We’ve made a lot of good decisions along the way as well as some bad ones – bringing in a Marketing Lead very early doors was one of the better ones! [Thanks, Mary!]
6. What has been your biggest achievement, most painful moment, thing that makes you most proud about Learning Pool?
Our biggest achievement as a company has to be that we’ve continued year on year to grow revenue and profit in very trying economic times and that’s been recognised by Learning Pool winning the Deloitte Fast 50 Rising Star in 2009 and 2010 – the numbers don’t lie.
Most painful moment has been withdrawing this year from a regional procurement process that we’d invested two years of our lives in because the project stank – painful and pointless and an example of local government procurement at its very worst on all sorts of levels.
The thing I’m most proud of is the easiest to decide – it’s the Learning Pool team as it is today. It’s taken five years to get there but it’s now close to perfect – a few little tweaks needed here and there but that’s all.
7. You recently became the first female chair of Northern Irelands’s Digital Circle. What are your plans for the organisation in 2011?
I love being part of Digital Circle because it represents all the small people just starting out and because our members are just so cool.
Digital Circle isn’t for the IT behemoths – Momentum looks after their interests.
We look out for the web designers, the gamers, the content creators, the small groups of app developers – the people who are dabbling with technology as it goes from emergent to mainstream.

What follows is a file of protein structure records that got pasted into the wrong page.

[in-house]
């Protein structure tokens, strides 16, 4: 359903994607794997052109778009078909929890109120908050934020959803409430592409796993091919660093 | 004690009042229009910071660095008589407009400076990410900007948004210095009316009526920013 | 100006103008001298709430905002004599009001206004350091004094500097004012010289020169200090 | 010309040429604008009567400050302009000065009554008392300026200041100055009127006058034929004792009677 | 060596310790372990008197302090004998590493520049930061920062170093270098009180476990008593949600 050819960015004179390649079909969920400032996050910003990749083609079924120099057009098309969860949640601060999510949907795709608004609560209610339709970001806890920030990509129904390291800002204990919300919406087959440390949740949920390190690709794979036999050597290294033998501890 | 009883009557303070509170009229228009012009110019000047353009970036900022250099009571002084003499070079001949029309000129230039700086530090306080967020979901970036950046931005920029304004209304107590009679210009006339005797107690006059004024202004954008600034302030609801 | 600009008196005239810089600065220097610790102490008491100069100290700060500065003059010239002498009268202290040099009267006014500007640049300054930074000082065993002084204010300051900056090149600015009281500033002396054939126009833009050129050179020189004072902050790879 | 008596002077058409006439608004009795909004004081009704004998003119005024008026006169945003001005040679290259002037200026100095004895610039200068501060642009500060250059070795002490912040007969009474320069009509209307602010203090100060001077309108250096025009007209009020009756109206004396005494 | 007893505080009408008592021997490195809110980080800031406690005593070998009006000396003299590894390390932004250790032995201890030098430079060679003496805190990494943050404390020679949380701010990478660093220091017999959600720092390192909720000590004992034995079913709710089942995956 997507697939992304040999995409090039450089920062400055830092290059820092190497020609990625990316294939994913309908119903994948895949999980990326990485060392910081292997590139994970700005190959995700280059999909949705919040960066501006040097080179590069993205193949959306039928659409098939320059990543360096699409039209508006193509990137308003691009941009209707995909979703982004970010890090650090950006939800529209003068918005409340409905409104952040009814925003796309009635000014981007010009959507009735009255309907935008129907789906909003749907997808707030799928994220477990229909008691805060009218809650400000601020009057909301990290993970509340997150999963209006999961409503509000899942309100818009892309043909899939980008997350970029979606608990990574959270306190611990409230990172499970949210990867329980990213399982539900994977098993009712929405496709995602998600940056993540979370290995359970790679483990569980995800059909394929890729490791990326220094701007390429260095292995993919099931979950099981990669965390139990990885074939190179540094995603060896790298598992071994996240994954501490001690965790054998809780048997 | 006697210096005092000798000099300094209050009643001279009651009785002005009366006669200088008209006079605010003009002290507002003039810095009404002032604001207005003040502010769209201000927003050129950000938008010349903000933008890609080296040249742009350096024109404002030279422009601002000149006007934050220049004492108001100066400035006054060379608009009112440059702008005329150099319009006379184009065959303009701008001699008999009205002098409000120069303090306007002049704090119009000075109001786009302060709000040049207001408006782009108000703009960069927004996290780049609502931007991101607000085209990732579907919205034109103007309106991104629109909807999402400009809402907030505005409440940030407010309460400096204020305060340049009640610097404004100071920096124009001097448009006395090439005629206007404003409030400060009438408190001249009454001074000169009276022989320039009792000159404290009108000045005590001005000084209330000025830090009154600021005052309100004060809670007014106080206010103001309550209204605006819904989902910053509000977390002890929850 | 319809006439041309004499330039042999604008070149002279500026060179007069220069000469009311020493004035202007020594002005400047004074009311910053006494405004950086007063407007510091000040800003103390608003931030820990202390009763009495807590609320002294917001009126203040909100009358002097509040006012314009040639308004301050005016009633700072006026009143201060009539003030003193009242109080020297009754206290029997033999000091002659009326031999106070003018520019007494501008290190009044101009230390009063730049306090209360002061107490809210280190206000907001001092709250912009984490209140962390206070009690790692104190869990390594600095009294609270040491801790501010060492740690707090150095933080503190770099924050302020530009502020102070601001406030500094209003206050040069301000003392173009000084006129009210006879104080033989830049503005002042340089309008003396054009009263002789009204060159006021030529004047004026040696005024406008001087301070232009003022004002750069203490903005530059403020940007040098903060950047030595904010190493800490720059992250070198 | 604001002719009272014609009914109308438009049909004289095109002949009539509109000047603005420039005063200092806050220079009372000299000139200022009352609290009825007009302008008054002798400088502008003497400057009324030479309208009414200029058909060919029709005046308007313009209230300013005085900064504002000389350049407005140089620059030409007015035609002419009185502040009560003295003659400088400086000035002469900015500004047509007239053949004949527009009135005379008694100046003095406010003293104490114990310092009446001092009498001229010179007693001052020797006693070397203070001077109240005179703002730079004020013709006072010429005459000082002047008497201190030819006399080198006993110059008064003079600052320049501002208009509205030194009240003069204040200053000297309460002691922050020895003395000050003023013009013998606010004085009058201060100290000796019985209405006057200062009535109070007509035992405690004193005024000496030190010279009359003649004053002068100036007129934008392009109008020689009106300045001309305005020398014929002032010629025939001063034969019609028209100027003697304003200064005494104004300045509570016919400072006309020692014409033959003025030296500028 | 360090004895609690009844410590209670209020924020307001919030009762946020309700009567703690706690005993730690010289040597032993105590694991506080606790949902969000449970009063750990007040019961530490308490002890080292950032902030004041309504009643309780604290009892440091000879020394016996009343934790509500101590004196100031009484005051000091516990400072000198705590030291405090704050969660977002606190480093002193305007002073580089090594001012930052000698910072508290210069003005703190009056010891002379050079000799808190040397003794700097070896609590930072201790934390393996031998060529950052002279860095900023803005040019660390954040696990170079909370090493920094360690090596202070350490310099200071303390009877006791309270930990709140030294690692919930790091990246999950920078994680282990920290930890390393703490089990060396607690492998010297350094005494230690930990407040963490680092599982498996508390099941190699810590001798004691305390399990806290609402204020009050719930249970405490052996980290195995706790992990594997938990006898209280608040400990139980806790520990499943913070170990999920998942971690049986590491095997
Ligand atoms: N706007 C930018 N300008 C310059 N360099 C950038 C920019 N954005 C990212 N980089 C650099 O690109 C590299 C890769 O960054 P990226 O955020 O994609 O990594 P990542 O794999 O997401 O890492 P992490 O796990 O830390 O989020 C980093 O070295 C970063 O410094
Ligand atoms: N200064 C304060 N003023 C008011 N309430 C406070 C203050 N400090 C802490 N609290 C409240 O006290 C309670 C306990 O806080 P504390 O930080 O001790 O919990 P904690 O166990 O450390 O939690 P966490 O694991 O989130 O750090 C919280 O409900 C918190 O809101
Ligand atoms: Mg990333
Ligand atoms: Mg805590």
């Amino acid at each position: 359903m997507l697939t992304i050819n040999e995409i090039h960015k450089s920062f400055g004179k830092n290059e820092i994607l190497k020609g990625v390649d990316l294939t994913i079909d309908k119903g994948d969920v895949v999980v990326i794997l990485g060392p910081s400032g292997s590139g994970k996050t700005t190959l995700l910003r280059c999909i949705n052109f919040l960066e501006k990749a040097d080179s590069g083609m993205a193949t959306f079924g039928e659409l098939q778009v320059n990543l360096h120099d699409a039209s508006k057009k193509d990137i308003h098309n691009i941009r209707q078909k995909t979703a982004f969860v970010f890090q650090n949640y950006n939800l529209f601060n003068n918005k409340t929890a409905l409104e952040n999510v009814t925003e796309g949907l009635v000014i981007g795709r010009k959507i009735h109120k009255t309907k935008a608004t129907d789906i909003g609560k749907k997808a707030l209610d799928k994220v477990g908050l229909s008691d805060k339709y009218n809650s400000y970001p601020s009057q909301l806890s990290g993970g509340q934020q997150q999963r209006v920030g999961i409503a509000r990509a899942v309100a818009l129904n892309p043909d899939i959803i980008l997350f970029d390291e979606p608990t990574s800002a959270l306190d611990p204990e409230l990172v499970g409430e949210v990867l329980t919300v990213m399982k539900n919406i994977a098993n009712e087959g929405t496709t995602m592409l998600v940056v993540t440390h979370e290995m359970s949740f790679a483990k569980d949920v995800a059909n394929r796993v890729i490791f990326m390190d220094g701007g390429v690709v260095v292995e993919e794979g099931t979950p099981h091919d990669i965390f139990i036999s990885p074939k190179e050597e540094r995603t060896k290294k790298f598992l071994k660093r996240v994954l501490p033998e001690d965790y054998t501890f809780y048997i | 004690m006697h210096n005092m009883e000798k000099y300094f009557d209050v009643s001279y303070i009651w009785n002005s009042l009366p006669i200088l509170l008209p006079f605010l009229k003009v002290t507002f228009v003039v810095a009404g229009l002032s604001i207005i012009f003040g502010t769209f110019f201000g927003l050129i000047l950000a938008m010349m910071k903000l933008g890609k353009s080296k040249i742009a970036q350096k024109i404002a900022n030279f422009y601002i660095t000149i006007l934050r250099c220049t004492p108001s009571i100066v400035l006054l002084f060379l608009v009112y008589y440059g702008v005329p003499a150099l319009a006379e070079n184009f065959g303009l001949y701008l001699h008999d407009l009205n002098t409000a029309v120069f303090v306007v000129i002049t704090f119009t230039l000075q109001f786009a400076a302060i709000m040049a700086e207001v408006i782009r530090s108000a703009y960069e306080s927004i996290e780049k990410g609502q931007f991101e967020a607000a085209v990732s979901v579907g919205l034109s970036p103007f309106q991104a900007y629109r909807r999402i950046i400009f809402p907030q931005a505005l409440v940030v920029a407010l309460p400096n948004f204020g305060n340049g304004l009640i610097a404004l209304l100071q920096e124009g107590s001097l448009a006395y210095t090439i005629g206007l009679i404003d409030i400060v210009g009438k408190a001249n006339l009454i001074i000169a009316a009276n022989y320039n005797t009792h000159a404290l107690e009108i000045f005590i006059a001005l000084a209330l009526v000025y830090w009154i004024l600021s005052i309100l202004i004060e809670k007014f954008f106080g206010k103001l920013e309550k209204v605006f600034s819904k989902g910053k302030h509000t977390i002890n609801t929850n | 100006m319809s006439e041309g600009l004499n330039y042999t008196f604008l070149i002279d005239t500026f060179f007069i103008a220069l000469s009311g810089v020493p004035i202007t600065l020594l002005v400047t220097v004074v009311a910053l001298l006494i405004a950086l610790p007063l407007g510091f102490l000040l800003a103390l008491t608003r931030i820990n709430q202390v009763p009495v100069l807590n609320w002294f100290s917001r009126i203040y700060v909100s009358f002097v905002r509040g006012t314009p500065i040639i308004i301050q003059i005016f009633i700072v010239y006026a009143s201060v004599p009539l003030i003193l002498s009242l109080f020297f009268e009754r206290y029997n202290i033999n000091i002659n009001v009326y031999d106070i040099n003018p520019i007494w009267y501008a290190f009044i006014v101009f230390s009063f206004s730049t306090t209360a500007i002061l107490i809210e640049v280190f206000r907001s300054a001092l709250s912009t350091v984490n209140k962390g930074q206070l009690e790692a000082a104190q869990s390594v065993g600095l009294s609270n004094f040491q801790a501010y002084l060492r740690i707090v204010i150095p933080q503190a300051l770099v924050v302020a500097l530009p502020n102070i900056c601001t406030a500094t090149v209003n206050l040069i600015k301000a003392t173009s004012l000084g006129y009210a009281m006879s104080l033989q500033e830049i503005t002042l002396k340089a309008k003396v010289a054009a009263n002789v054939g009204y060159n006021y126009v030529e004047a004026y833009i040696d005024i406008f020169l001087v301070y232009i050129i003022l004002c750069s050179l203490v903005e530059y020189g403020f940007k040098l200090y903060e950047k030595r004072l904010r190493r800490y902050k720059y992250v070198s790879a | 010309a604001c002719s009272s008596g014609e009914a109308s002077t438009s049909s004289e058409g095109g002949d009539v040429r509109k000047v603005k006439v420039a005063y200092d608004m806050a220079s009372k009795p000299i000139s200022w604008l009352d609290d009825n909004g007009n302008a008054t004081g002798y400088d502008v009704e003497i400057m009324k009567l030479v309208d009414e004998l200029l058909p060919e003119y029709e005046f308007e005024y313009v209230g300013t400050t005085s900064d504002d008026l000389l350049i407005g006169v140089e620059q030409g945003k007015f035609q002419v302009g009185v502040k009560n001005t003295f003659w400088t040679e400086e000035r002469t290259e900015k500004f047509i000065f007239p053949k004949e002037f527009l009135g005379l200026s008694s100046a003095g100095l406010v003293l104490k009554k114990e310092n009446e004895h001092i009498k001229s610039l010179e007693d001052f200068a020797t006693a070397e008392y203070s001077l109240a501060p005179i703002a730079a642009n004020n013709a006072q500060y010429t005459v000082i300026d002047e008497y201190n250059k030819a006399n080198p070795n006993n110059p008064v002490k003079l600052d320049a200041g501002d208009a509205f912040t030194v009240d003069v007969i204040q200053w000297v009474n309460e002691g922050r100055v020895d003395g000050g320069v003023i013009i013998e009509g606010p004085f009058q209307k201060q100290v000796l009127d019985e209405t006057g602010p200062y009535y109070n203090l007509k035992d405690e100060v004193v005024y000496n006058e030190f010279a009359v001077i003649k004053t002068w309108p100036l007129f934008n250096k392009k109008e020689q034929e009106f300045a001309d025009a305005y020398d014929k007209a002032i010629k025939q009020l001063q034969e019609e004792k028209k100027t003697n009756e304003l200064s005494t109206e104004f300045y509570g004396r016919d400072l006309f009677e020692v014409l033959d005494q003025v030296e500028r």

During 2011 we’re positioning ourselves to play a bigger part in how government distributes funding to our sector.
My role is to help Matt Johnston promote our sector more successfully so that we ensure we give our members what they need and make government aware of the value they bring to our economy.
8. How important are the digital and creative sectors to the Northern Ireland economy?
There’s no doubt Northern Ireland’s future will be dependent on a strong digital and creative sector. Anyone who doesn’t believe that or agree with it needs their head boiled.
Even worse, anyone who’s blocking the sector’s growth or preventing it from flourishing is a danger to us all.
As well as initiatives like the one right now to reduce the rate of corporation tax in Northern Ireland the government really needs to focus on ensuring that the education system gives our sector what it needs in terms of skills from the indigenous kids that make up our future workforce.
9. What are you looking forward to for Derry in the coming years?
I’ve been a non executive director of Derry’s Theatre and Millennium Forum since 2003. Derry winning City of Culture 2013 and the way it gives the town a canvas on which to converge arts and digital is really like a dream come true to an arty geek like me.
I’m very excited about the possibilities for Derry and the North West of Ireland that hosting the City of Culture will bring and I can’t wait to attend as many of the big ticket events like the Turner Prize as I can cram in.